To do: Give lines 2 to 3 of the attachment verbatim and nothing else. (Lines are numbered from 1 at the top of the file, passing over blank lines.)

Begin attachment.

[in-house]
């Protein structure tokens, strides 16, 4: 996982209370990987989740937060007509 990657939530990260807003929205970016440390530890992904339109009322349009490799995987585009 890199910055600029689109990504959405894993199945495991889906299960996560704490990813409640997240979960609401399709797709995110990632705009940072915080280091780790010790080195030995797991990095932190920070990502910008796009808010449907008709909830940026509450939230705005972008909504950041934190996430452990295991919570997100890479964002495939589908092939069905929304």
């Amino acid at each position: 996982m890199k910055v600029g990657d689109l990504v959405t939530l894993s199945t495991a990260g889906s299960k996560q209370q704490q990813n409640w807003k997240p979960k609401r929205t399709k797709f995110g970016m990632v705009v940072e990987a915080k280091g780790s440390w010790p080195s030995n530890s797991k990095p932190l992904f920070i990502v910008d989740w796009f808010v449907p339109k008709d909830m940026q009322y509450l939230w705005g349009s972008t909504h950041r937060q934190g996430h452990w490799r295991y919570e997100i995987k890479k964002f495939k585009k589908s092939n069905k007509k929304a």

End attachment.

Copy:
């Protein structure tokens, strides 16, 4: 996982209370990987989740937060007509 990657939530990260807003929205970016440390530890992904339109009322349009490799995987585009 890199910055600029689109990504959405894993199945495991889906299960996560704490990813409640997240979960609401399709797709995110990632705009940072915080280091780790010790080195030995797991990095932190920070990502910008796009808010449907008709909830940026509450939230705005972008909504950041934190996430452990295991919570997100890479964002495939589908092939069905929304």
């Amino acid at each position: 996982m890199k910055v600029g990657d689109l990504v959405t939530l894993s199945t495991a990260g889906s299960k996560q209370q704490q990813n409640w807003k997240p979960k609401r929205t399709k797709f995110g970016m990632v705009v940072e990987a915080k280091g780790s440390w010790p080195s030995n530890s797991k990095p932190l992904f920070i990502v910008d989740w796009f808010v449907p339109k008709d909830m940026q009322y509450l939230w705005g349009s972008t909504h950041r937060q934190g996430h452990w490799r295991y919570e997100i995987k890479k964002f495939k585009k589908s092939n069905k007509k929304a």